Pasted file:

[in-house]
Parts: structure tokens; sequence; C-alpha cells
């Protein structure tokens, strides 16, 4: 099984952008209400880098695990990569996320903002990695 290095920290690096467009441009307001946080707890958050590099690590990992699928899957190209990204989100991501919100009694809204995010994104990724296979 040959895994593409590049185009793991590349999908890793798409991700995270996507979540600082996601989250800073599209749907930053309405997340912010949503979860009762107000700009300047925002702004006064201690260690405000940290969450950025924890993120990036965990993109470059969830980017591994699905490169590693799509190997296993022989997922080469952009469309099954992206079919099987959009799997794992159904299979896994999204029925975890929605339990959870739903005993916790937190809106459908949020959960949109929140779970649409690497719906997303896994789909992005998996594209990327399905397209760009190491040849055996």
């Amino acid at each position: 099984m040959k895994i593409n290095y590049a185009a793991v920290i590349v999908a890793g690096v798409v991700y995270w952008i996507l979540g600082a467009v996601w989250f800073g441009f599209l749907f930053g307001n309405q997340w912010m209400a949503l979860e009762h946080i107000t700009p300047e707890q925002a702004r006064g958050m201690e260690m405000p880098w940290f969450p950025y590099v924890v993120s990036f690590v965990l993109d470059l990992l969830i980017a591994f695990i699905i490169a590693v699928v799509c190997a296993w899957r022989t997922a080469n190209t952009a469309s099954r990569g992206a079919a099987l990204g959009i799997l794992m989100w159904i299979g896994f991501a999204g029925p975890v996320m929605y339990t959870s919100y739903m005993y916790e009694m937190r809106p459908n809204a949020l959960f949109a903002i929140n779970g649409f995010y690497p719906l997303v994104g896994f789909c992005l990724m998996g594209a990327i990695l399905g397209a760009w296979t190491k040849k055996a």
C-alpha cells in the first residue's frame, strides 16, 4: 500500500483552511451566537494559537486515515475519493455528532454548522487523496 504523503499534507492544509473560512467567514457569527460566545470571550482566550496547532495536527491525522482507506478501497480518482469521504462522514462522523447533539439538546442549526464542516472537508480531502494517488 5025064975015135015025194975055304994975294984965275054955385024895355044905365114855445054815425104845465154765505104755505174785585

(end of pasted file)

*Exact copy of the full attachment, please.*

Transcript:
[in-house]
Parts: structure tokens; sequence; C-alpha cells
């Protein structure tokens, strides 16, 4: 099984952008209400880098695990990569996320903002990695 290095920290690096467009441009307001946080707890958050590099690590990992699928899957190209990204989100991501919100009694809204995010994104990724296979 040959895994593409590049185009793991590349999908890793798409991700995270996507979540600082996601989250800073599209749907930053309405997340912010949503979860009762107000700009300047925002702004006064201690260690405000940290969450950025924890993120990036965990993109470059969830980017591994699905490169590693799509190997296993022989997922080469952009469309099954992206079919099987959009799997794992159904299979896994999204029925975890929605339990959870739903005993916790937190809106459908949020959960949109929140779970649409690497719906997303896994789909992005998996594209990327399905397209760009190491040849055996």
């Amino acid at each position: 099984m040959k895994i593409n290095y590049a185009a793991v920290i590349v999908a890793g690096v798409v991700y995270w952008i996507l979540g600082a467009v996601w989250f800073g441009f599209l749907f930053g307001n309405q997340w912010m209400a949503l979860e009762h946080i107000t700009p300047e707890q925002a702004r006064g958050m201690e260690m405000p880098w940290f969450p950025y590099v924890v993120s990036f690590v965990l993109d470059l990992l969830i980017a591994f695990i699905i490169a590693v699928v799509c190997a296993w899957r022989t997922a080469n190209t952009a469309s099954r990569g992206a079919a099987l990204g959009i799997l794992m989100w159904i299979g896994f991501a999204g029925p975890v996320m929605y339990t959870s919100y739903m005993y916790e009694m937190r809106p459908n809204a949020l959960f949109a903002i929140n779970g649409f995010y690497p719906l997303v994104g896994f789909c992005l990724m998996g594209a990327i990695l399905g397209a760009w296979t190491k040849k055996a």
C-alpha cells in the first residue's frame, strides 16, 4: 500500500483552511451566537494559537486515515475519493455528532454548522487523496 504523503499534507492544509473560512467567514457569527460566545470571550482566550496547532495536527491525522482507506478501497480518482469521504462522514462522523447533539439538546442549526464542516472537508480531502494517488 5025064975015135015025194975055304994975294984965275054955385024895355044905365114855445054815425104845465154765505104755505174785585